I tried a collage quilt for the first time and found out it is actually super beginner friendly!
Collage quilting is done by layering small pieces of fabric to make a design in an artistic fashion and is surprisingly forgiving (as in it’s hard to make a real ‘mistake’).
Quilt collages can be made from different colors and types of fabric, as well as many different shapes and sizes of fabric. I think this technique makes a great scrap quilt!
They are a great way to use up fabric scraps – what drew me to this method in the first place!
There are so many different types of collage quilts. You can buy patterns for them and take courses and the design can be as simple or as complex as you’d like it to be (I’ve linked to some collage quilt pattern designers below if you are interested).
For my first collage quilt, I decided rather than following a pattern I would just dive right in (though I did watch a lot of free tutorials beforehand).
I wanted to make a wall hanging based on a friend’s business logo.
Table of contents
- Supply List for Collage Quilt
- How to Make a Collage Quilt
- The Finished Collage Quilt!
- Top Tips for Collage Quilting
- Where to Buy Collage Quilt Patterns
- Collage Quilting’s Frequently Asked Questions
- Some Other Quilting Ideas you Might Enjoy:
Supply List for Collage Quilt
- Homemade pattern template (more below)
- Fabric Scraps (I had some with fusible already on the back of the fabric – see below)
- Lightbox (optional) or window
- Wool Pressing Mat or Ironing Board
- Fusible Product – I used both Heat n’Bond Lite and Steam-a-seam 2 (this is the one most serious collage quilters recommend).
- Iron – You’ll need a hot iron for adding the fusible to your fabric.
- Baking Parchment – Parchment paper is so useful for putting between the iron and the Steam-2-Seam to make sure none of the sticky stuff gets on your iron or your pressing mat.
- Thread – I used over 10 colors of thread for this project. You don’t have to do that but I wanted to coordinate with the different colors in the different sections of my collage. I used Isacord Thread for the whole project.
- Scissors – I use three types of scissors to make this collage quilt. Two small sharp ones, and one for paper. I used my Karen Kay Buckley scissors a lot, they’re so great. I also used my trusty Prym Embroidery scissors. I have a whole post on the best scissors for quilters if you are looking to figure out which scissors to invest in.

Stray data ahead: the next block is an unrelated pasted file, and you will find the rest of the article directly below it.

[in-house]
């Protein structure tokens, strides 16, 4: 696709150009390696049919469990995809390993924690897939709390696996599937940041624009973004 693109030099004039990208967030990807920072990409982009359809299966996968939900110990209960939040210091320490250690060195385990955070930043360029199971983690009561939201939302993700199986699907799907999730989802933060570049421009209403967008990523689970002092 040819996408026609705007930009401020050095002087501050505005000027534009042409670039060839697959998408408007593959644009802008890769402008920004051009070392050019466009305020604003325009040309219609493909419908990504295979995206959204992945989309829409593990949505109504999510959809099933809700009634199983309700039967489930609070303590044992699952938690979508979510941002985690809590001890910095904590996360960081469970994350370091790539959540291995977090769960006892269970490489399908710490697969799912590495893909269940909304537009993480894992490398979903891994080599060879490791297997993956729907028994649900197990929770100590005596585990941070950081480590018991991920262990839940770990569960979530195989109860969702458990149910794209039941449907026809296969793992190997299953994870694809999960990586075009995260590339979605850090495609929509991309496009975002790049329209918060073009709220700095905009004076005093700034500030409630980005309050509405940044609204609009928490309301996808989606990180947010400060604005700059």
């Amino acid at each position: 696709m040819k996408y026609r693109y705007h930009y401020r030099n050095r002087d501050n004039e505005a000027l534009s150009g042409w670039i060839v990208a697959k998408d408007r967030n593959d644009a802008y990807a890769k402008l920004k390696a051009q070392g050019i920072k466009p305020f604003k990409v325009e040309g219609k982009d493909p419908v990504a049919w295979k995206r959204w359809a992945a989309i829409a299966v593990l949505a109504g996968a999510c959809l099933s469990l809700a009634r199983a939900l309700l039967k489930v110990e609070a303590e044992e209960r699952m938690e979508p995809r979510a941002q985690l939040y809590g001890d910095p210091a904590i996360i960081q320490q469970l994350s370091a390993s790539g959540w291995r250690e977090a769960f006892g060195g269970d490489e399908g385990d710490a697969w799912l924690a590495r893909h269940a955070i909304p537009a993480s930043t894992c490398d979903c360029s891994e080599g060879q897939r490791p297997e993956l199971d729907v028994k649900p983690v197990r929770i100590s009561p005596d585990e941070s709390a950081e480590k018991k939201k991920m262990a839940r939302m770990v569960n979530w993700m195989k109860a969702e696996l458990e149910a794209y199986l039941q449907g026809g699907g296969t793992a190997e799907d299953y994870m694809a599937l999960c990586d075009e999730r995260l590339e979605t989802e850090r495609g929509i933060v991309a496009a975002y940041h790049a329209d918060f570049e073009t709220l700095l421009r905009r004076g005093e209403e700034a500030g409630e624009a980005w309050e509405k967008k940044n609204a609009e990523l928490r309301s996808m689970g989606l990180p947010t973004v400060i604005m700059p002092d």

- Collage Base or Foundation Fabric – I used cheap cotton fabric to stick the collage pieces on to make my design. If you are following a designer’s pattern you can often buy a kit with a piece of fabric that is both the collage base and the background fabric. I did it separately.
- Background Fabric, Batting & Backing Fabric – like with any quilt you will need to eventually make your quilt sandwich. I approached this by quilting a plain piece of background fabric with batting and backing on my longarm and adding the collage piece after (that’s where the 10 threads came in!)….p.s. you don’t need a longarm you can do this on a domestic machine.
- Washable Fabric Pens – I used these ones.
- Sewing Machine – You can 100% do this on a domestic sewing machine, but I used my Moxie Longarm Machine. There were some advantages to this, but also some disadvantages with this kind of quilt.
- Handiquilter Microfoot (totally optional) – The microfoot gave me a better vision as I was quilting the collage so I could get to the tricky bits (but it isn’t essential), in fact. Is suspect many long-arm quilters would recommend a glide foot for a project like this that.
How to Make a Collage Quilt
You will find written instructions with detailed information below, or you can watch the video here if you prefer.
This is my ‘confident beginner experience’ to help you gain confidence that you can try new things, and turn out good things you’re proud of, even if you haven’t taken all the courses or know ‘all the things!’
The best way to learn a new technique is to just have a go!
Step 1: Print your Reference Design
The first thing you’ll need to do is choose the design you want to make into a fabric collage and print it out or draw it to a real-life scale of how big you want the collage quilt to be.
I chose my design based on my friend’s logo which is basically a picture of a bunch of flowers (the wall hanging is for her office).
I copied the logo as an image from my friend’s website and printed it at 500% scale then taped the printer sheets together and used it to trace my pattern on to fabric.
I cut off a bit of the excess white background just to make it easier to move around and this became the pattern for my fabric collage quilt.
Step 2: Tracing the Pattern
The next step for me was to get the design onto the collage base fabric.
Note: this isn’t something I saw in anyone else’s tutorial – truth is there is a method using parchment paper as the base for making the collage element but I couldn’t figure out how to get my design on the parchment paper so this was my workaround!
I pinned a cheap cotton fabric to the paper printout to use as my foundation fabric and set it on top of my light box to trace the design on top of the fabric.
If you don’t have a light box just tape everything to a window on a bright day and you can do the same thing.